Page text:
As a freshman at Luther College in Decorah, Iowa, the new environment around our college campus was a mystery. Those first few weeks looping around town in training for cross-country amounted to one unveiling after another. There were gravel roads under tall limestone bluffs in town. There were asphalt roads that headed out of town through farm country dotted by sharp hills, dark cedars, and white birches.
Sometimes we’d sink into a valley during one of our long runs and the air would grow still. Then one might hear the conversational notes of chickadees piping to themselves. Once in a great while, there would be a pileated woodpecker flashing its white wing stripes as it flew away from us.
All the time there were little streams popping out of hillsides. They trickled like ideas that could not be ignored. In winter these artesian springs would freeze leaving tall ice falls or patches of slick ice across the road. You either had to go full force across them or slow down and gingerly find the few spots where stones and gravel shone through. Decisions, decisions. A symbol for much that was to come in life.
The place called Decorah takes hold of you eventually. Outside the realm of running, there were hikes into the hills with friends. That’s where the real climbing began, up and over the tall shelves of limestone that glaciation had left alone. This was the Driftless Region. Somewhere back in time these hills were formed by oceans full of shelled creatures, the remnants of which you could often find if you looked closely enough.
Much later in history, there were people who carved petroglyphs into these rocks. Those locations were not secret, but they were respected.
Decorah sits in the Oneota Valley, a twisting remnant of the impact of geology and hydrology. The Upper Iowa River is a national wild and scenic river. For many years the bridges across that river were suspension bridges made of steel and cable. But when farmers accidentally struck them with their tractors or some other aimless soul collided with their trusses another bridge would collapse into the river like a physical memory of times past.
We’d run across these bridges in all seasons. Some years the river would be high and exceed its banks. Other years the river would get low, exposing pale rocks that once harbored fish. These would be tough years to kayak and canoe because hauling your boat over shallow areas until the next open patch of river is no easy journey.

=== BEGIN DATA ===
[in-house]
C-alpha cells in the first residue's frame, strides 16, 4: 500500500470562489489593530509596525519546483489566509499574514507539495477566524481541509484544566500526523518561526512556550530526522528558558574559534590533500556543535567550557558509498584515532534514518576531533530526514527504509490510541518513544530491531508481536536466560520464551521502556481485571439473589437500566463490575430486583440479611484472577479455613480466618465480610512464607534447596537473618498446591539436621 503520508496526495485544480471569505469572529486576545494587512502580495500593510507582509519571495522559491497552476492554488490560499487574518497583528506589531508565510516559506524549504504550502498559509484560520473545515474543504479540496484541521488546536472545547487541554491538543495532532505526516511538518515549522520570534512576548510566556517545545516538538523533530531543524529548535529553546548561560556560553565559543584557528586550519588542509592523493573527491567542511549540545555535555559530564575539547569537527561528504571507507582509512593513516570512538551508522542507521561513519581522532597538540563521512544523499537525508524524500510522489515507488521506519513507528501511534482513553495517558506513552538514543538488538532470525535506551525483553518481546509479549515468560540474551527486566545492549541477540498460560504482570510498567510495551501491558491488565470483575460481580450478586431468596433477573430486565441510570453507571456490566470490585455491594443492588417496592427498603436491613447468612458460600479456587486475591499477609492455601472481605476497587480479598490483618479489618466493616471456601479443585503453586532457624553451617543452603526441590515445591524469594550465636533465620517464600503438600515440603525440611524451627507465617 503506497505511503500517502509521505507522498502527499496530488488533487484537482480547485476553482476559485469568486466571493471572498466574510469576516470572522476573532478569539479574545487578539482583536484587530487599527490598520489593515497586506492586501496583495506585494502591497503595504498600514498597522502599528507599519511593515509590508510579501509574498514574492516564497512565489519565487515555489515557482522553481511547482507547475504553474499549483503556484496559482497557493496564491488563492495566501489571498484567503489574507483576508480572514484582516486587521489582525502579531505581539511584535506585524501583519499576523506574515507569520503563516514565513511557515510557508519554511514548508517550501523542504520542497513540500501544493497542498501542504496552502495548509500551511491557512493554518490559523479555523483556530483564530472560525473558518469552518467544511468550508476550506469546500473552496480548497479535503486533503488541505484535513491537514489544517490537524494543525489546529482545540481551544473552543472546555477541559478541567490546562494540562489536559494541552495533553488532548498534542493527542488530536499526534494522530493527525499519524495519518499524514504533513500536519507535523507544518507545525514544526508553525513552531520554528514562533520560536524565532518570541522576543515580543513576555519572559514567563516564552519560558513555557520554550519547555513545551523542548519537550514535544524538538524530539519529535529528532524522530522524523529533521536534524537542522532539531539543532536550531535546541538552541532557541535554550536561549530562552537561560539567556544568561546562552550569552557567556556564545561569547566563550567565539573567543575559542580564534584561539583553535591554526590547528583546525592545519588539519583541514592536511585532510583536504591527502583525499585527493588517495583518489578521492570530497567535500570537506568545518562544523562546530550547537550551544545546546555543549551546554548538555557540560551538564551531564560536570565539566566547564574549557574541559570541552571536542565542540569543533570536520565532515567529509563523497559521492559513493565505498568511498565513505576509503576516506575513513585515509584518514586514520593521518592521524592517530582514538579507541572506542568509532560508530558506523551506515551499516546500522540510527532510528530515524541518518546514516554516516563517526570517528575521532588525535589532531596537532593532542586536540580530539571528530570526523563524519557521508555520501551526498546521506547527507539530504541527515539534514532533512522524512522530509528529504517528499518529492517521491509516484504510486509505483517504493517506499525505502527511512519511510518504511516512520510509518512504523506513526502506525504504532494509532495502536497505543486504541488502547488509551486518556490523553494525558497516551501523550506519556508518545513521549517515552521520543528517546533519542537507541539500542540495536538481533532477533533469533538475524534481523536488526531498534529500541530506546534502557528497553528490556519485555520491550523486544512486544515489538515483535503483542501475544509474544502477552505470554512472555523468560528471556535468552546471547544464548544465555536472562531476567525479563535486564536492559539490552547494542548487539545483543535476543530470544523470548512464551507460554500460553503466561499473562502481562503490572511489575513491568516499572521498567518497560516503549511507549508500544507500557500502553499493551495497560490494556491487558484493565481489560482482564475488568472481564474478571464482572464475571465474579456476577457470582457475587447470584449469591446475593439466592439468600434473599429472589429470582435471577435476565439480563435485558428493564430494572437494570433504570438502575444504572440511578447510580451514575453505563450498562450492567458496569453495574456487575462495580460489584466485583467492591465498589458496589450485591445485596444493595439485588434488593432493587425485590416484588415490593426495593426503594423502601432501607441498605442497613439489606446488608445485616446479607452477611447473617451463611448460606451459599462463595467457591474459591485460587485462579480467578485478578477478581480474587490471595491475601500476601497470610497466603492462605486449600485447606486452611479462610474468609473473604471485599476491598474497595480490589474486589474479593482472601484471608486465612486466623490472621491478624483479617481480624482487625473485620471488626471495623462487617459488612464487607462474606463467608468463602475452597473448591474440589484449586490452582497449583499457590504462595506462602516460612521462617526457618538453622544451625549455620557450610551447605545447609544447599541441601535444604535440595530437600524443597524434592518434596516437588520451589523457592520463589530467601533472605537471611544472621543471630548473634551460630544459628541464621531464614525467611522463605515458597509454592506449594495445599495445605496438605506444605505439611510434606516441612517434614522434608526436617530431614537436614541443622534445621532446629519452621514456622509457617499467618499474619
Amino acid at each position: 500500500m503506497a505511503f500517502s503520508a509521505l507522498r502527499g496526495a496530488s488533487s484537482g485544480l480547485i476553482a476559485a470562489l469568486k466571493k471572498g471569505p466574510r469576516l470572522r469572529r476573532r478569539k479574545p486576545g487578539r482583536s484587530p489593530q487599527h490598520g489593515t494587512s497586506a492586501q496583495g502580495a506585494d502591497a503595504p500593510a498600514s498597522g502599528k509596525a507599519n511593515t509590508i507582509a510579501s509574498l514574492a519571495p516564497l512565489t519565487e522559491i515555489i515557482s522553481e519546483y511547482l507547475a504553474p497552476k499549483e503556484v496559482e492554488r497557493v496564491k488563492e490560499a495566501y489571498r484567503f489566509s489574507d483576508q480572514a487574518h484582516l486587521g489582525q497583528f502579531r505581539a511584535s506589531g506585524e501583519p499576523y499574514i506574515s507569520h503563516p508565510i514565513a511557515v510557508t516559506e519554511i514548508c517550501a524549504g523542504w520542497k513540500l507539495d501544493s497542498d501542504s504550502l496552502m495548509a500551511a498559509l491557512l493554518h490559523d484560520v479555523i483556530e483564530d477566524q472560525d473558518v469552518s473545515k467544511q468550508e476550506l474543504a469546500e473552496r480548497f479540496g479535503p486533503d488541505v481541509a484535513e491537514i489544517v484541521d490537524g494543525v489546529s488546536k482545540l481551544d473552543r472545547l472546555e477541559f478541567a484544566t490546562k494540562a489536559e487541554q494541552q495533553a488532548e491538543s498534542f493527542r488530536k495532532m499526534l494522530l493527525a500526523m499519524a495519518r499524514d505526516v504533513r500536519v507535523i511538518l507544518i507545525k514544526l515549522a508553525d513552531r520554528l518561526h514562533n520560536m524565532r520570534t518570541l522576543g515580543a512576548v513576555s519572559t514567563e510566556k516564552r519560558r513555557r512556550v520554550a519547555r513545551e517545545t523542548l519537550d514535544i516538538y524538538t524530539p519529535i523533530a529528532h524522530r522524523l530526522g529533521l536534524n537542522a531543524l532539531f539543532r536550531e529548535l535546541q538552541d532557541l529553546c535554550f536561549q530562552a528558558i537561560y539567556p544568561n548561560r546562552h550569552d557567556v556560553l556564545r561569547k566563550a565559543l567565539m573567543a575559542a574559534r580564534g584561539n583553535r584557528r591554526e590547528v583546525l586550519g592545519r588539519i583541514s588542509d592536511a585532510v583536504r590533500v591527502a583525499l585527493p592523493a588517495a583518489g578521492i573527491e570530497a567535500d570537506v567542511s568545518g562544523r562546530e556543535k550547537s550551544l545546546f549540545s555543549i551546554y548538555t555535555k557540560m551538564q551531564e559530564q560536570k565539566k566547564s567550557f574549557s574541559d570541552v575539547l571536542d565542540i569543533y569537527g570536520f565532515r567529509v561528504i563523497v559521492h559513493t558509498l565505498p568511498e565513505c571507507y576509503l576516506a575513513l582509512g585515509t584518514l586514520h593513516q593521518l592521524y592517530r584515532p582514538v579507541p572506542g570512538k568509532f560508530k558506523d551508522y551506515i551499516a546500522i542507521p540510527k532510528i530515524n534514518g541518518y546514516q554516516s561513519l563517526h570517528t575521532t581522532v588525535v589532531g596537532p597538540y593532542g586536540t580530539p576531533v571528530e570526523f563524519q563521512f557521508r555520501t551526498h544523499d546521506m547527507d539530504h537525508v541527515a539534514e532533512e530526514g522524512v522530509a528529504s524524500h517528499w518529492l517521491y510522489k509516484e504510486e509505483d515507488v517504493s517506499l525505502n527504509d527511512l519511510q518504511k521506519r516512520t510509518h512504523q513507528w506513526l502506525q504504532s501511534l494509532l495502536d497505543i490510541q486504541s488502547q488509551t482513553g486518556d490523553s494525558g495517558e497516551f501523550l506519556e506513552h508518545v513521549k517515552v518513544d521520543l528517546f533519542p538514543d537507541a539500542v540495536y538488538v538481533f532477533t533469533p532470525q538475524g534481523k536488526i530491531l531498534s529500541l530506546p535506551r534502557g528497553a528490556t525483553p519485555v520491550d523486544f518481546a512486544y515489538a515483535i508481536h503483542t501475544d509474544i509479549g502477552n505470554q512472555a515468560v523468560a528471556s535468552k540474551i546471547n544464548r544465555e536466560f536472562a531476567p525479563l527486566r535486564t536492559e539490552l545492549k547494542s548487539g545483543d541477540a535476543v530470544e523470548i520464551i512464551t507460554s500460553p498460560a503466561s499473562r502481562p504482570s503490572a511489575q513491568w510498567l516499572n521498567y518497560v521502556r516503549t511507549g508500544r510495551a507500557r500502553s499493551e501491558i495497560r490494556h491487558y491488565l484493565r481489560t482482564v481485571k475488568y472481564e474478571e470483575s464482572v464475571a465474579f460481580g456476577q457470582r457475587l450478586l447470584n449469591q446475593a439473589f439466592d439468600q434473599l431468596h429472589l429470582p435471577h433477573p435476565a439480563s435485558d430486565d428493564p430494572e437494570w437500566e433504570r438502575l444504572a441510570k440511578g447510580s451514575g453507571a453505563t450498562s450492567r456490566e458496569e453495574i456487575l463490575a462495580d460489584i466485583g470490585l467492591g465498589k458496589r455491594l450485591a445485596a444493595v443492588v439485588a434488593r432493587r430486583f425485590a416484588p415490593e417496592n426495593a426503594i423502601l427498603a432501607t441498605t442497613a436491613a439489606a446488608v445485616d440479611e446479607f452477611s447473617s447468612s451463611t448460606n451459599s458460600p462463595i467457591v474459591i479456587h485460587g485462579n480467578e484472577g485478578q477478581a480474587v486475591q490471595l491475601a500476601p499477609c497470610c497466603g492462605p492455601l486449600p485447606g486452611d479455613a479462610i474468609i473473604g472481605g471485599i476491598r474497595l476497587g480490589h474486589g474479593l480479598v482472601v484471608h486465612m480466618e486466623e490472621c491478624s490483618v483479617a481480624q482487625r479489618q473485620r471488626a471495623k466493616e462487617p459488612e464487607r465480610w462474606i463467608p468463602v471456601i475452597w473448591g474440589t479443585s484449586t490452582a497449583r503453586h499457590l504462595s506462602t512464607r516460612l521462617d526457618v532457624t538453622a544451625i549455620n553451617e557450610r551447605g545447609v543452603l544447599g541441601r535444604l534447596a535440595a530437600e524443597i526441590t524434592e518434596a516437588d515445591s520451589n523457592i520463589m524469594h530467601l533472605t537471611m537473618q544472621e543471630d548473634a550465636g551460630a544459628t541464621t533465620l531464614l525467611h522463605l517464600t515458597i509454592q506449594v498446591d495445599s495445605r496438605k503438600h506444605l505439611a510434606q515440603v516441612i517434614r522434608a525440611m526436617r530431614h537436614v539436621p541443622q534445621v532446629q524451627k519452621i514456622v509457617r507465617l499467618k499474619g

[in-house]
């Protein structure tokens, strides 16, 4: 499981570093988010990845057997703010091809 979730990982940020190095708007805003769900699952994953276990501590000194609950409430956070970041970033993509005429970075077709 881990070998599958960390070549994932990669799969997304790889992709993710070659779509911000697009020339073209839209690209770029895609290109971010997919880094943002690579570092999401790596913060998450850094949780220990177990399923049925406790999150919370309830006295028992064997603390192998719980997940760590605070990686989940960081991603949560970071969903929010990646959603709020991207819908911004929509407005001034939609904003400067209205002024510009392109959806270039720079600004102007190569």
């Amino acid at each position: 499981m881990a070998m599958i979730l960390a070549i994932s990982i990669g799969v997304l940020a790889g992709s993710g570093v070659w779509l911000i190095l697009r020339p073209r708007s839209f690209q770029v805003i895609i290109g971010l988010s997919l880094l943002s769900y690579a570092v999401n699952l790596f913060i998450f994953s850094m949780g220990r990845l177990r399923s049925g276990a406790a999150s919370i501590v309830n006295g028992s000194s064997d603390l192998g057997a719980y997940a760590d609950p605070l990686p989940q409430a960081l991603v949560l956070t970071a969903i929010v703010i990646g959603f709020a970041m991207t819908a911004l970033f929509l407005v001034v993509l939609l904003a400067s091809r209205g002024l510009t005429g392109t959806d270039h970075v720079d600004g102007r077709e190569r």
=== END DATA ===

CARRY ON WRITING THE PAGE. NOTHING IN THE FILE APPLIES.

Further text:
But the real danger was found in high water years. Occasionally some unfortunate canoeist would get their boat caught on a downed tree. The canoe would fill with water on one end and BAMP, the canoe would bend in two. The force of the river was that strong.
I recall being a college sophomore and a member of a school fraternity that decided to do a joint canoe trip with a sorority. We partnered up for the 15-mile canoe trip. As a very skinny cross country runner, I had neither great arm strength or much weight on my body. My female partner had even less arm strength and outweighed me by forty pounds. But I sat in back of the canoe to steer the thing, and paddled for all I was worth for several hours. The spring winds were strong and our canoe veered back and forth across the river as she offered zero help in keeping us going in a straight line. At one point I seriously fantasized about striking her in the back of the head with my canoe paddle and pushing her out of the boat. We eventually made it back, but I never talked to that woman again.
Such were the tests, at times, in the environment around Decorah. Running was tough because of the hills. But put on cross-country skis and try them? Even tougher. So the place had a way of keeping you honest no matter what you did.
These days a major cycling community has built up around Decorah. Some magazine just branded it a mountain town without the mountains. Another magazine calls it a hippie paradise. There are hippie cafes and people who look like they just rolled down from the mountains. So the descriptions are apt.
I simply call Decorah a second or third home-away-from-home. It is the crunch of leaves on the rolling streets that I miss this time of year. And the sound of gurgling cold water coming down from Dunning Springs until it spills into the river. I have stopped to soak in the sight of a dull brown Cooper’s hawk perched in an autumn tree over the Decorah streets. And I have witnessed the quiet drift of a Bald Eagle soaring over the college campus.
There used to be a heartbeat that throbbed from the hills each spring in the drumming of ruffed grouse. The habitat around Decorah has changed in some way that the birds cannot tolerate. Yet I still feel the echo of the deep sounds they used to make in my own heart whenever I walk or run in those hills.
And if the day is right, one might stumble on a flock of wild turkeys on some back road. I once watched sixty of the birds burst from the roadside heather to sail in spirals off the side of the bluffs and down to the valley floor 150 feet below.
Time floats when a sight like that comes along, and proves there is no better place on earth than Decorah, Iowa.